Amash Opposes SEC's Exemption from E-mail Privacy Bill
Amash Opposes SEC’s Exemption from E-mail Privacy Bill
Agency Lobbies for Carve-Out in Leahy-Lee Bill, Wants No Warrants for Stored E-mail
Washington, D.C. – Rep. Justin Amash, Rep. Joe Barton (R-TX), Rep. Tom Graves (R-GA), Rep. Steve Scalise (R-LA), and Rep. Kevin Yoder (R-KS) urged senators to oppose an effort by the Securities and Exchange Commission (SEC) to access Americans’ e-mail messages without a warrant.
The SEC is seeking a carve-out from the ECPA Amendments Act introduced by Sen. Pat Leahy and Sen. Mike Lee. The bill requires the government to obtain a warrant before seizing consumers’ electronic communications that are stored in the cloud for more than six months. An attempt to preserve warrantless e-mail searches for some agencies reportedly is delaying consideration of the bill. Amash has cosponsored Yoder’s Email Privacy Act, H.R. 1852, the House companion to the Senate bill.
“The Leahy-Lee bill ensures that federal agencies respect the Fourth Amendment’s protection of e-mails stored in the cloud,” said Amash. “The Fourth Amendment cannot be disregarded just because some federal agencies find it ‘impractical’. I strongly urge Senators to expedite consideration of the Leahy-Lee bill and to reject agencies’ attempts to gut its important protections.”
“The Fourth Amendment to the Constitution grants the right to privacy of our postal mail. In the age of email in which we live, Americans have every right to the same expectation of privacy when it comes to our email,” said Yoder. “I believe the Fourth Amendment rights should extend to email and no government agency should be exempt from the law.”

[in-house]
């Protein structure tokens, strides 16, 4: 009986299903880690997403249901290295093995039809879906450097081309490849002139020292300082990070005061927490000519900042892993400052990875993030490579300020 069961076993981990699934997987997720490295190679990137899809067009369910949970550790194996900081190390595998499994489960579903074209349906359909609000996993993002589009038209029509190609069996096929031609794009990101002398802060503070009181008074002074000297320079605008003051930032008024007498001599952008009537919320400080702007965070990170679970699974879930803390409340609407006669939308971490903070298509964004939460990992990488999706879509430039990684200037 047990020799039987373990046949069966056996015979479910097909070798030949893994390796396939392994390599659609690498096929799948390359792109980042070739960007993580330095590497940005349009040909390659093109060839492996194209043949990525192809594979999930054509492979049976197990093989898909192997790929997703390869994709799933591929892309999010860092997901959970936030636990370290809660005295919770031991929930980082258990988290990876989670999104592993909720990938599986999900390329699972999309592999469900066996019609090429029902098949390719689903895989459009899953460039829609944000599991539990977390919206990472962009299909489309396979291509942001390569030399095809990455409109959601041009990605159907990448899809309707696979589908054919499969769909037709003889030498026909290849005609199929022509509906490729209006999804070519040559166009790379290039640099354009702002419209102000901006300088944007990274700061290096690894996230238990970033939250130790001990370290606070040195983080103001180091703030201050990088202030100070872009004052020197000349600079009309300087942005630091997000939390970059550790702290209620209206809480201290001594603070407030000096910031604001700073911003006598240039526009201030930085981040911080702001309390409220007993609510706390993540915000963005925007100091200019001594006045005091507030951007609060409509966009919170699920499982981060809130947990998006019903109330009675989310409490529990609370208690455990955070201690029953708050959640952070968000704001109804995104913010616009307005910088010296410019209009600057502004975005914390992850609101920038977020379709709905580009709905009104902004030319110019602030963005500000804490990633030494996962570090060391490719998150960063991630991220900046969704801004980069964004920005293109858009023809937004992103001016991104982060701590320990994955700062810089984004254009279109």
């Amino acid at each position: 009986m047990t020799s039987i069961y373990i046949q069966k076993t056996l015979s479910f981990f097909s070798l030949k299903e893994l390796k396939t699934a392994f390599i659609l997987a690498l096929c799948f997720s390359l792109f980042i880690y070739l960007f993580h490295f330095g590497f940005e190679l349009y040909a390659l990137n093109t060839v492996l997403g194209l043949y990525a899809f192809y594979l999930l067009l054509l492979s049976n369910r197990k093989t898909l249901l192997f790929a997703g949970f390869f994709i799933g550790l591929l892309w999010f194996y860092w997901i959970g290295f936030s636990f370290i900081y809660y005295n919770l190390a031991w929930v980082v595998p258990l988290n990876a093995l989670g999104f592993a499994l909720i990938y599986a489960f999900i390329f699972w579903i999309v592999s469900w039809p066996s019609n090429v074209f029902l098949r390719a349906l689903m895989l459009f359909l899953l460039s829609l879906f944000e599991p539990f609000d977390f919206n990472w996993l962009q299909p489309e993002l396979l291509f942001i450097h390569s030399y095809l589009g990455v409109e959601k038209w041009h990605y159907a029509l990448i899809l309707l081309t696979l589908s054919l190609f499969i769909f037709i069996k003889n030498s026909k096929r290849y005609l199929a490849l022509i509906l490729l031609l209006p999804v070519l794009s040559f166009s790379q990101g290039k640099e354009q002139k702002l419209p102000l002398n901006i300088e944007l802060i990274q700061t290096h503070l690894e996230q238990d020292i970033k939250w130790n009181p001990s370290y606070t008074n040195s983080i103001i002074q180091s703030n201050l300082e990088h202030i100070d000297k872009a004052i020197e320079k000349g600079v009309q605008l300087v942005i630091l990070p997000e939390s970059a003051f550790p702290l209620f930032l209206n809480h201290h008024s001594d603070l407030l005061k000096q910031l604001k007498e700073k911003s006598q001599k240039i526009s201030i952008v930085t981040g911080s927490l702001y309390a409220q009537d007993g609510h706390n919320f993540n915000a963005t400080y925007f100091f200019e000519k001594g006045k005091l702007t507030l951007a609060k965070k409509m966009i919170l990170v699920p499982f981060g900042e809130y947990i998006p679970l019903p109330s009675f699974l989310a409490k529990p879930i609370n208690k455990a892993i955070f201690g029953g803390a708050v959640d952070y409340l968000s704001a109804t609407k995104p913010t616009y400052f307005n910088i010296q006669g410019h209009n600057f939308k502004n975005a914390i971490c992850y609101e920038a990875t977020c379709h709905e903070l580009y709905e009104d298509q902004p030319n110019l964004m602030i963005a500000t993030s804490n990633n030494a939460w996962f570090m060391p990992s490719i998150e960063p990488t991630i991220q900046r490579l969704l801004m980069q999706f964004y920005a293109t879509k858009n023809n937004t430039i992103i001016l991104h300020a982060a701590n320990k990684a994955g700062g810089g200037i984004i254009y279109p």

“The SEC, IRS, and every other federal agency should respect the privacy rights of all Americans, and no agency should get a loophole to snoop through the emails of innocent Americans without following the traditional judicial process. I commend Mr. Yoder for his efforts to protect the Fourth Amendment rights of innocent Americans by ensuring that the federal government cannot secretly read their emails without due process of law,” Scalise said.
“I strongly oppose the SEC’s effort to sidestep the Fourth Amendment,” said Graves. “No federal agency should be under the illusion that email is any less protected than regular mail or other methods of communication. It’s long past time to pass the Email Privacy Act and the Leahy-Lee bill, without carve outs, and eliminate the confusion about privacy rights that clearly exists in the Executive Branch.”
“I believe our founding fathers would not have allowed for the invasions of privacy that we are seeing today, whether that is from our government or the private sector. It is not acceptable to allow anyone the right to freely access the private information of others, and the Framers of our Constitution echoed this sentiment in the Fourth Amendment. I praise the efforts of Reps. Yoder and Graves on this issue and I urge my colleagues on the Senate side to remember the right to privacy and pass a clean ECPA bill,” said Barton.